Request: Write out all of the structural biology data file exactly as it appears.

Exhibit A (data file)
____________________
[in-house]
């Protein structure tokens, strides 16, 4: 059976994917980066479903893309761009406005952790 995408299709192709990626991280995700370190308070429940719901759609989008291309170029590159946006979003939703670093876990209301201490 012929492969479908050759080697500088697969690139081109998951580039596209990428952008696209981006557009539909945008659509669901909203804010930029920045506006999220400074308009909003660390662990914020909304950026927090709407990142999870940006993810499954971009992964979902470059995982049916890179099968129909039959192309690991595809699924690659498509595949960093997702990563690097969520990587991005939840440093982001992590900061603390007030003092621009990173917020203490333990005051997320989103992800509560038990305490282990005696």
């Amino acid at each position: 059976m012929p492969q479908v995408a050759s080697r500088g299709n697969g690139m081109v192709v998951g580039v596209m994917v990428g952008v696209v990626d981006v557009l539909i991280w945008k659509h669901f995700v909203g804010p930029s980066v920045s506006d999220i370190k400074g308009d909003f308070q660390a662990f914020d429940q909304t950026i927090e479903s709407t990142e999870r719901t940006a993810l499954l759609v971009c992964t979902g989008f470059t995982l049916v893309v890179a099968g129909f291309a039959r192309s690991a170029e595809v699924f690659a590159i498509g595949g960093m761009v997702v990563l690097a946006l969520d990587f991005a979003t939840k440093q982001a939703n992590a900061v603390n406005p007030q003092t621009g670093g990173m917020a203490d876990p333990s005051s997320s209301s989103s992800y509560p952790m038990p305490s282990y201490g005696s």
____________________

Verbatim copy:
[in-house]
């Protein structure tokens, strides 16, 4: 059976994917980066479903893309761009406005952790 995408299709192709990626991280995700370190308070429940719901759609989008291309170029590159946006979003939703670093876990209301201490 012929492969479908050759080697500088697969690139081109998951580039596209990428952008696209981006557009539909945008659509669901909203804010930029920045506006999220400074308009909003660390662990914020909304950026927090709407990142999870940006993810499954971009992964979902470059995982049916890179099968129909039959192309690991595809699924690659498509595949960093997702990563690097969520990587991005939840440093982001992590900061603390007030003092621009990173917020203490333990005051997320989103992800509560038990305490282990005696």
């Amino acid at each position: 059976m012929p492969q479908v995408a050759s080697r500088g299709n697969g690139m081109v192709v998951g580039v596209m994917v990428g952008v696209v990626d981006v557009l539909i991280w945008k659509h669901f995700v909203g804010p930029s980066v920045s506006d999220i370190k400074g308009d909003f308070q660390a662990f914020d429940q909304t950026i927090e479903s709407t990142e999870r719901t940006a993810l499954l759609v971009c992964t979902g989008f470059t995982l049916v893309v890179a099968g129909f291309a039959r192309s690991a170029e595809v699924f690659a590159i498509g595949g960093m761009v997702v990563l690097a946006l969520d990587f991005a979003t939840k440093q982001a939703n992590a900061v603390n406005p007030q003092t621009g670093g990173m917020a203490d876990p333990s005051s997320s209301s989103s992800y509560p952790m038990p305490s282990y201490g005696s």